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Mercator's Arctic Map (Septentrionalium Terrarum Descriptio) Flat Earth Map; by ADVENTURE iDIAZ

Dimensions:  36" x 36"



Mercator's Arctic Map (Septentrionalium Terrarum Descriptio) Flat Earth Map

  •  (MSRP $39.95)

    Mercator's Arctic Map (Septentrionalium Terrarum Descriptio) Flat Earth Map; by ADVENTURE iDIAZ has the following features:


    • Restored - Mercator's North Polar Arctic Map, (1595); has been digitally restored bringing color, detail and accuracy to the forefront.
    • Depictions/Notes: polar projection of the Arctic region; sketch of Gerard Mercator with short bio; historical descriptive key and explanation of the map.
    • Relief shown by hachures
    • Water & Tear Resistant - durable polypropylene
    • This Item Is Shipped Rolled - 36" x 36"




    Mercator's map of the Arctic region, by ADVENTURE iDIAZ, has been entirely remaster and digitally restored.  The known existing copies of the map reveal severe folding marks, missing data and faded hand painted colors on the map. We have corrected the fading and digitally restored the color and grandeur of this unique map.


    This ground-breaking map was published in 1595 by his son, Rumold, one year after Mercator’s death. His famous atlas, Atlantis Pars Altera, featured this first known and separate map of the North Polar Arctic region in the last of the three-part atlas. The map was modeled from an inset on Mercator’s 1569 world map.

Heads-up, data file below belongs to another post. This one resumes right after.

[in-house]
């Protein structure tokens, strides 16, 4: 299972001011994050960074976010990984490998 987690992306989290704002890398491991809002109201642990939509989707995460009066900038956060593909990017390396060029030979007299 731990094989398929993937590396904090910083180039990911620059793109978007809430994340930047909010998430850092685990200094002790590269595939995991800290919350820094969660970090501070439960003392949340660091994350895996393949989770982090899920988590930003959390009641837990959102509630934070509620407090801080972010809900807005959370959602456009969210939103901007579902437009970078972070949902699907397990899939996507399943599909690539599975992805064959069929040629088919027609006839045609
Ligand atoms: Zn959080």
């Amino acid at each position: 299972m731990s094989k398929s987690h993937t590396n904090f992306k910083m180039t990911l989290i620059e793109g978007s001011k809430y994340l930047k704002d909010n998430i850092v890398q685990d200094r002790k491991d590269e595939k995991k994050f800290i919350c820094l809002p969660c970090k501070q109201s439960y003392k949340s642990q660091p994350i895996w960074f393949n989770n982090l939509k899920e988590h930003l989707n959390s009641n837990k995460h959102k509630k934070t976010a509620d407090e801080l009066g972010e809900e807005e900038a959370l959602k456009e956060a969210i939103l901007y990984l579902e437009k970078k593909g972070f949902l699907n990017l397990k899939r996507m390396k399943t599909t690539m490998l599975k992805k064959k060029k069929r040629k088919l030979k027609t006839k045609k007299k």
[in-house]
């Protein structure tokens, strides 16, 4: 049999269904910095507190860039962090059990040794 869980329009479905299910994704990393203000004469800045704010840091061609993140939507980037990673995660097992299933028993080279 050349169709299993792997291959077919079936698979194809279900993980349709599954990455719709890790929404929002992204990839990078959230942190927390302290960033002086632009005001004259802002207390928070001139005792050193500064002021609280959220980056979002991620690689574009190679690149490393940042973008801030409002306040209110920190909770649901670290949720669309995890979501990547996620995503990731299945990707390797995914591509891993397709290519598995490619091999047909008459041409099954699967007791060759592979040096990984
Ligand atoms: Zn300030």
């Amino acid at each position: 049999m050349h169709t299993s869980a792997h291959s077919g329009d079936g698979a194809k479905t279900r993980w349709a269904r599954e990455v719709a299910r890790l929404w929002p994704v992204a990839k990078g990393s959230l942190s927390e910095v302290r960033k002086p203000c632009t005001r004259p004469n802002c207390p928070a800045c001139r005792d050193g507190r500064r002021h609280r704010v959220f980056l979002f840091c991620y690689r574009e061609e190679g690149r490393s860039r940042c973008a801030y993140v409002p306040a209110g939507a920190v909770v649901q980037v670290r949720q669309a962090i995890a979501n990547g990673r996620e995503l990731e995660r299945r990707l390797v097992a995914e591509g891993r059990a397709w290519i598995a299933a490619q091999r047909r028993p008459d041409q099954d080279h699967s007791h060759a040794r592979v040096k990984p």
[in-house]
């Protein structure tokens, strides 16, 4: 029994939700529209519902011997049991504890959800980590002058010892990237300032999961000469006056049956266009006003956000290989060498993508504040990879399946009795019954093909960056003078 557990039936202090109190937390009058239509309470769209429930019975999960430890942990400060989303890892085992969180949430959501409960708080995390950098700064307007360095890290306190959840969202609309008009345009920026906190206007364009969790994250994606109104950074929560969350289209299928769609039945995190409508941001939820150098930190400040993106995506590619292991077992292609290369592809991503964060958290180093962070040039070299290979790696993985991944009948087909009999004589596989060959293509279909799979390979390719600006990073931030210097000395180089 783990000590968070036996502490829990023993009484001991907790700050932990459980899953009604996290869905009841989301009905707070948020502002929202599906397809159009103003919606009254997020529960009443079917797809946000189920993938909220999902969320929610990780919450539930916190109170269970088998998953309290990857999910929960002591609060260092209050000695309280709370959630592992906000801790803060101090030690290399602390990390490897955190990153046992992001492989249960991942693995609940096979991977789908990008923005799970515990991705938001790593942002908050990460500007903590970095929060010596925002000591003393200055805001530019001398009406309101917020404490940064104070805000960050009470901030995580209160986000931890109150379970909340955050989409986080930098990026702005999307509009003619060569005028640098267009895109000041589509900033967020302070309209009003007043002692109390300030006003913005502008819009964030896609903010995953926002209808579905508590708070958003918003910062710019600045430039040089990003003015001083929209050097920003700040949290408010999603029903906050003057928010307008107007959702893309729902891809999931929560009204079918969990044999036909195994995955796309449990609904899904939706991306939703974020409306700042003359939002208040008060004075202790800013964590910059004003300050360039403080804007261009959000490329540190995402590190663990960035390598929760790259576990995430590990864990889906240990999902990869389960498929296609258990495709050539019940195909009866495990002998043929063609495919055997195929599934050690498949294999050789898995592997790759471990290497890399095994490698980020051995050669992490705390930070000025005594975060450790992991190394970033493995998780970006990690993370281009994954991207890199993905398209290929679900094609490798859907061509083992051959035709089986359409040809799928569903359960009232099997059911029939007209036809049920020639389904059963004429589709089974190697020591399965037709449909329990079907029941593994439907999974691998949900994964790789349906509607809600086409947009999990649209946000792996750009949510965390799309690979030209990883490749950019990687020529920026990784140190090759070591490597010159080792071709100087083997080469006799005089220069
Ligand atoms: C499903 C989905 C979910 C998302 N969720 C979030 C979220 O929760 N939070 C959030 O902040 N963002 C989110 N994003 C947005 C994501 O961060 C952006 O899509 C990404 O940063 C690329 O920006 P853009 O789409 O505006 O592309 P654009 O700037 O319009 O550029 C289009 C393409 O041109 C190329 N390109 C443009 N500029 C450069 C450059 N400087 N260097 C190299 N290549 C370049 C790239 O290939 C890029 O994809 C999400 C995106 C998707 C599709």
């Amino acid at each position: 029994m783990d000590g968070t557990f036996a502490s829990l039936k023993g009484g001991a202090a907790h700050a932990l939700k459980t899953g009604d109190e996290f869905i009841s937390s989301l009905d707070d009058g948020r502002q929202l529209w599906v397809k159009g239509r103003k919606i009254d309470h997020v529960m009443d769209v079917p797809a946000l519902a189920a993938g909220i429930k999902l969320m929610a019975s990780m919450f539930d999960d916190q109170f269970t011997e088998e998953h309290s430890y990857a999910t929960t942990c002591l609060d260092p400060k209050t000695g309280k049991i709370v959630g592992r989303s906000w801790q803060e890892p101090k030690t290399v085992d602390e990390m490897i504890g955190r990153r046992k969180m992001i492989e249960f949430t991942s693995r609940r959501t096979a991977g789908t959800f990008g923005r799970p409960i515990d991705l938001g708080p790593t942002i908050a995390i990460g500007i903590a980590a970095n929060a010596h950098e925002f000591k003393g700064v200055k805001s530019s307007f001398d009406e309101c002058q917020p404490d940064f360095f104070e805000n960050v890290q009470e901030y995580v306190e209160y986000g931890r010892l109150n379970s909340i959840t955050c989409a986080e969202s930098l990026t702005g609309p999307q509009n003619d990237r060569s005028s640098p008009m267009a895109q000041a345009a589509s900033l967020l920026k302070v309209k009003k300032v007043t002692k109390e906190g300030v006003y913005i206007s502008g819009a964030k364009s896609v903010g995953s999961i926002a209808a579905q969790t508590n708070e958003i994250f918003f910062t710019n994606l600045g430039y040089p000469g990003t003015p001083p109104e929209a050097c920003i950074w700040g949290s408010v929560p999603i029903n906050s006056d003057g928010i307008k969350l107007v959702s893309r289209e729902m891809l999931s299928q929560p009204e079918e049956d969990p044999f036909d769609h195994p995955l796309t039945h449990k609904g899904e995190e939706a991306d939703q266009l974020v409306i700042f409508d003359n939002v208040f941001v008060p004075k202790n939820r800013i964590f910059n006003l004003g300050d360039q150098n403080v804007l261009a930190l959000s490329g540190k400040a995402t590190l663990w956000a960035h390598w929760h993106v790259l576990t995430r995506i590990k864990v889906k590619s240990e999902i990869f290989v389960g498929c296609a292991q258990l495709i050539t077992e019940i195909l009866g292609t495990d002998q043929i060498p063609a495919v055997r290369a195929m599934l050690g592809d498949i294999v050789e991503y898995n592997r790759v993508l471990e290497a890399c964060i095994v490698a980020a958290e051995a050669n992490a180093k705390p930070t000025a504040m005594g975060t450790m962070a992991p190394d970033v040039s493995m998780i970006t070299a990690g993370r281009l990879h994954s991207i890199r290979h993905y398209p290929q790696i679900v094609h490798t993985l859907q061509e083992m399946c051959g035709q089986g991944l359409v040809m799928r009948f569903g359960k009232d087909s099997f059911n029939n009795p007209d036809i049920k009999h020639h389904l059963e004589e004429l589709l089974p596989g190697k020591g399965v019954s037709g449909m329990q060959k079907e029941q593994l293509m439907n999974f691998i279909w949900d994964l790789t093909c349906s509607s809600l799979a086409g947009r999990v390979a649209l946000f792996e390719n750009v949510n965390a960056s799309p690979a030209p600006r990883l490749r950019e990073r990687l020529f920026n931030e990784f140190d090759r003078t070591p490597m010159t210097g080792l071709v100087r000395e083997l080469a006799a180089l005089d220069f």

The original map measures 14.50” x 14.95”.


    About the author:  Gerard Mercator (1512 - 1594), was an eminent 16th-century geographer, cartographer and cosmographer. He is most known for being the first to illustrate the world in what is now known as the Mercator Projection (1569); a view of the world presented as a cylindrical map which became a standard navigational projection. Gerard was a founding member of the Netherlandish School of Cartography and was the first cartographer to render the North Polar Arctic Region in a standalone map. Additionally, he is credited with coining the term “atlas”.Mercator’s income largely came from terrestrial and celestial globe sales, for which he was a notable craftsman.He received his education from the University of Leuven (then part of the Burgundian Netherlands, now part of Belgium), and procured his geographic knowledge from his vast library of over 1,000 maps and books and unlike other colleagues and notable scholars of his time, he infrequently traveled. Mercator married Barbara Schellekens (1534-1586) and later Gertrude Vierlings and had six children: Arnold, Emerentia, Dorothes, Bartholomeus, Rumold and Catharina.


    This ADVENTURE iDIAZ map measure 36” x 36” and is a “must have” for any Flat Earth enthusiast.

© All images and product maps on the ADVENTURE iDIAZ website may not be copied or reproduced by any means without the written permission of ADVENTURE iDIAZ. ®
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